Bay Ridge

Pols seek Verrazano toll discount for Brooklyn residents

Staten Islanders getting a break

February 6, 2014 By Paula Katinas Brooklyn Daily Eagle
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Staten Island residents who drive on the Verrazano-Narrows Bridge will be getting a break on the toll, thanks to a new plan announced by Governor Andrew Cuomo on Thursday.

But even before the governor made his big announcement, elected officials on the Brooklyn side of the bridge were calling on him to extend the courtesy to the borough’s residents.

“I’m all for lowering tolls for hardworking New Yorkers but the fact is this deal is one sided and does not include Brooklyn,” Councilman Vincent Gentile (D-Bay Ridge-Dyker Heights-Bensonhurst) said. “Perhaps someone forgot that the bridge has two sides. This is a tale of two boroughs!”

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The toll on the bridge is normally $15.00.

The Staten Island Advance reported that under a $14 million deal in which the State Legislature and the Metropolitan Transportation Authority (MTA) would each provide $7 million, Staten Island drivers with the E-ZPass will pay $5.50 per trip on the bridge.

Drivers of commercial vehicles with E-ZPass will get a 20 percent discount on the toll, but will have to make 10 trips on the bridge in a month in order to become eligible for the toll break, the Advance reported.

Gentile said that while he is pleased for Staten Islanders, he feels the plan Cuomo outlined  doesn’t go quite far enough.

“My council district surrounds the Brooklyn end of the Verrazano Bridge and every day residents travel across that bridge to and from the College of Staten Island or Wagner College, or to see their parents or loved ones in nursing homes or to work or shop at the mall,” Gentile said. “These residents in the zip codes surrounding the Verrazano have to pay considerably more than their Staten Island neighbors every time they use this bridge. At $15 a pop, this is completely unjustifiable not to mention a serious burden on the wallet.”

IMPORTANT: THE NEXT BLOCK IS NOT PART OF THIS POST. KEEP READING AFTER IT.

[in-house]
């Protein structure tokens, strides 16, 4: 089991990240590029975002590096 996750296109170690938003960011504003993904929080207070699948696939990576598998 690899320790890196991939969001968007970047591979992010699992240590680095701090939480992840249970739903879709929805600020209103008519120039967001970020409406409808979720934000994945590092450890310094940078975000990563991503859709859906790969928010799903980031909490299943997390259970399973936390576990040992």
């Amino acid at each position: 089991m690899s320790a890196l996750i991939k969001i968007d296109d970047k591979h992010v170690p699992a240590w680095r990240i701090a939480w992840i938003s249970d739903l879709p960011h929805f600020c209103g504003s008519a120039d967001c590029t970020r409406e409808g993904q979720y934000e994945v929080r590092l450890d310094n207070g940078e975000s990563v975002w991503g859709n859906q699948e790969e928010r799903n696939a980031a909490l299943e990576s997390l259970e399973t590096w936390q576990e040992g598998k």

He called on the governor to extend the same discount plan for residents on the “other” side of the bridge in southwest Brooklyn.

State Sen. Marty. Golden (R-C-Bay Ridge-southern Brooklyn) went a step further. Golden said he’d like to see a toll discount for all New York City residents who travel on the Verrazano on a regular basis.

Golden is calling for a 58 percent discount from the $15 cash price, to be applied to EZ-Pass holders who travel over the bridge three or more times in a month.

This discount proposal is identical to the discount  plan  currently  in  place  for  Brooklyn  residents  at the Port Authority  Bridges  connecting  Staten Island and New Jersey, which are the Goethals, Outerbridge and Bayonne Bridge, according to Golden.

“There are residents of my district who work, visit family and use the Verrazano-Narrows bridge almost every day to commute. They can end up paying more than $200 a month in tolls just for this one crossing. This is excessive, unreasonable and an almost unbearable amount of money to be paying simply to either get to work, school or visit family members,” Golden said. “It shouldn’t cost roughly $2,500 a year to go from Brooklyn to Staten Island.” 

Assemblywoman Nicole Malliotakis, who represents neighborhoods on both sides of the bridge, said she agrees with Golden and is in favor of extending a toll discount to non-Staten Islanders.

“The way to achieve it is to have a united front. On Staten Island, all of the elected officials are united on this issue. We speak with one voice. In Brooklyn, you do not have that,” Malliotakis (R-C-Bay Ridge-Staten Island) told the Brooklyn Eagle“The elected officials representing communities near the bridge are speaking out for in favor of a reduced toll. But elected officials in other parts of Brooklyn have other priorities.” 

Malliotakis also warned against ignoring the big picture. “There are problems of function with the MTA that need to be fixed, particularly the MTA’s expenditures and increased debt. If we can solve that, then the problems with the bridge tolls can be solved once and for all because that’s a large part of why the tolls keep going up and up,” she said.

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